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East Sussex - Winnie-The-Pooh by A. A. Milne

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EAST SUSSEX
 
Winnie-The-Pooh by A. A. Milne
 
Synopsis:
AA Milne, born in 1882, based the characters of Pooh Bear, Eeyore the Donkey, Piglet, Tigger, Kanger and Roo on his son, Christopher Robin's real nursery toys. The Milne family live in Ashdown Forest and the stories of their adventures are based there. 
 
You are cordially invited into the Hundred Acre Wood. Meet Pooh, Eeyore and the rest of the friends.
 
 
Other East Sussex books:
 
Mapp and Lucia by E. F. Benson
Brighton Rock by Graham Greene
Between The Acts by Virginia Woolf 
The Ragged-Trousered Philanthropists by Robert Tressell

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I might read one of the other choices for East Sussex as I have read this before (many times!), but as this is one of my all-time favourite children's books I thought I would re-read it anyway.
 
I have posted a review of it in my reading log but I just wanted to add here that although it doesn't necessarily give a feeling of East Sussex it has made me even more determined to visit Five Hundred Acre Wood in Ashdown Forest on which the Hundred Acre wood was based. 

 

Despite the fact that this book is nearly 90 years old it still feels fresh to me.  And I really appreciate the humour in the book - probably more than I did when I read it as a child.  Also, as an adult the different traits of Pooh's friends really come across - I'd always been aware of "gloomy old eeyore" but as a child I didn't really appreciate the personalities of the other characters. 

 

Top stuff!

 

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How about “Sherlock Holmes - Gods of War” by James Lovegrove. The action takes place in 1913 when Holmes has retired from his "consulting detective" practice, but does involve him and Watson solving a murder.  The action mainly takes place in East Sussex (Eastbourne, East Dean - where Holmes lives, and Alfriston).

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Hi David - welcome to the forum :welcome2:

 

Thanks for the suggestion for East Sussex.  We've actually already had a discussion about the books chosen for each county over here -> http://www.bookclubforum.co.uk/community/index.php?/topic/12146-the-english-counties-challenge/.  Anyone taking part in the challenge can tailor it to their own preferences, but we tried to come up with the list of the most famous book for each county, and Conan Doyle's Sherlock Holmes was actually chosen for two other counties (Dorset and Greater London).  As Sherlock Holmes: Gods of War is a very recently published book, it wouldn't really fit our criteria for the most famous book of the county, but if anyone wanted their own challenge to be to read any book set in the county, then they could choose it for their own challenge if they wanted. :)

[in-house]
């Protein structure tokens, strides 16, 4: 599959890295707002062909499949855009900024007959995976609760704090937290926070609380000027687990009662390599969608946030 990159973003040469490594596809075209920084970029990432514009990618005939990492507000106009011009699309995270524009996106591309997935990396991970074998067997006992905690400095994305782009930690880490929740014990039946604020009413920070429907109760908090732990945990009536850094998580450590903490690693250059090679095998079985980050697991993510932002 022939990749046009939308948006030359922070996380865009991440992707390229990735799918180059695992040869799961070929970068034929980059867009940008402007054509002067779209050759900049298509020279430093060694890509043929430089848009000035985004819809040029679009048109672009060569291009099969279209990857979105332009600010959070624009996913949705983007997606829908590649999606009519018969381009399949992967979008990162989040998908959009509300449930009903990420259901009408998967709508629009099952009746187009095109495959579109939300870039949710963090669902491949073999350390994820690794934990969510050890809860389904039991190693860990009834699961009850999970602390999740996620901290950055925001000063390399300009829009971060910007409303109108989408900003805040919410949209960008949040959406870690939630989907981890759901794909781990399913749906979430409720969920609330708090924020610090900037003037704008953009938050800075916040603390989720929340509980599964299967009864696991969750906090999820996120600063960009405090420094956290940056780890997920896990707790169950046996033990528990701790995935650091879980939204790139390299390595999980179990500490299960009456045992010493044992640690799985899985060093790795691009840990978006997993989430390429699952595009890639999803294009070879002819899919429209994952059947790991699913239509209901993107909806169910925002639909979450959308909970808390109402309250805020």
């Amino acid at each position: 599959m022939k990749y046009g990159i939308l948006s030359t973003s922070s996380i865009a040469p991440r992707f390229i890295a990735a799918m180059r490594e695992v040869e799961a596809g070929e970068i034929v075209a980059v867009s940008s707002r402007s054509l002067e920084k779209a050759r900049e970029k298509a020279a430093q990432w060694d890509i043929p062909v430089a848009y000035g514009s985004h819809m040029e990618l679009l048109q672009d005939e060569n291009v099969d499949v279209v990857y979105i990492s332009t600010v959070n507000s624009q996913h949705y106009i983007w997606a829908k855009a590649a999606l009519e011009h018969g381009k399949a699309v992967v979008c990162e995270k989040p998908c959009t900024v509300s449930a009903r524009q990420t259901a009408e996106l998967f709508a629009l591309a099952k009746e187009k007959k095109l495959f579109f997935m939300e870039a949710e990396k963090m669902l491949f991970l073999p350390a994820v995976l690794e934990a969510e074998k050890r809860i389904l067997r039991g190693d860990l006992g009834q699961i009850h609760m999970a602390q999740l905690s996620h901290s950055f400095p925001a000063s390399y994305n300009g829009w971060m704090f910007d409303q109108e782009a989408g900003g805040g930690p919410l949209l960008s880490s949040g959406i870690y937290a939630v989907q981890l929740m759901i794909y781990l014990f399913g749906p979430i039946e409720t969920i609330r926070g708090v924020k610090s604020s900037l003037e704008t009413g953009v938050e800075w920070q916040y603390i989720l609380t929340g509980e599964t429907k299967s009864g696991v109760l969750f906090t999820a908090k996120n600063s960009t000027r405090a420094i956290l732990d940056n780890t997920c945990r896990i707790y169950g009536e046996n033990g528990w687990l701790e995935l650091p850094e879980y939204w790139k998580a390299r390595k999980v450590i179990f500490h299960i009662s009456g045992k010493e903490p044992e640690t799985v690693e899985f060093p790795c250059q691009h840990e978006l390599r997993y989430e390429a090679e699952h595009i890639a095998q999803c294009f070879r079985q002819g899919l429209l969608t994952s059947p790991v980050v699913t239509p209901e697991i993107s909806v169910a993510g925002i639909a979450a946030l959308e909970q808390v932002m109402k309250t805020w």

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Read this one a couple of months ago … my first time reading it, can you believe?

Review:
Another book from the English Counties Challenge, and surprisingly, a classic children's book I've never read (I've also never seen the film adaptations either). Winnie-The-Pooh is obviously a well-known, well-loved character, so it's not like I wasn't aware of him, and I'd maybe heard the books read on Jackanory when I was little, but I'd never actually read one myself. What an utterly charming book this was. A delight to read from start to end, and a lovely introduction to all the characters of the Hundred Acre Wood, I can't imagine anyone would fail to fall in love with this book and all the characters in it, and it would make absolutely perfect reading as a bedtime story for young children. Lovely.

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Winnie-the-Pooh by AA Milne ******
(Mini-review copied from my blog thread)

I haven't read this classic for many years in spite (or maybe because?) of the fact that I have such joyful memories of it from my childhood (and reading it to my own child). Indeed, I came to it with slight trepidation, as it really is one of those books which is so ingrained in the fabric of my child-orientated memory that I was worried the gloss might come off it reading it purely as an adult.

I needn't have worried! Beautifully written, wiith something that strikes a chord on every page, and so much gentle humour, it was easy to see why this continues to maintain its position as one of the great classics of children's literature. I was doubly fortunate to be reading the Folio Society edition, with the wonderful EH Shepard drawings in colour (along with examples of his original sketches as an appendix) - the book simply wouldn't have been the same without them.

Any child who has only encountered Winnie-the-Pooh through the Disney version has surely missed out on one of the great childhood experiences, the film being a very pale shadow of the original. Words can't really do the book justice; suffice to say, it is sheer genius.

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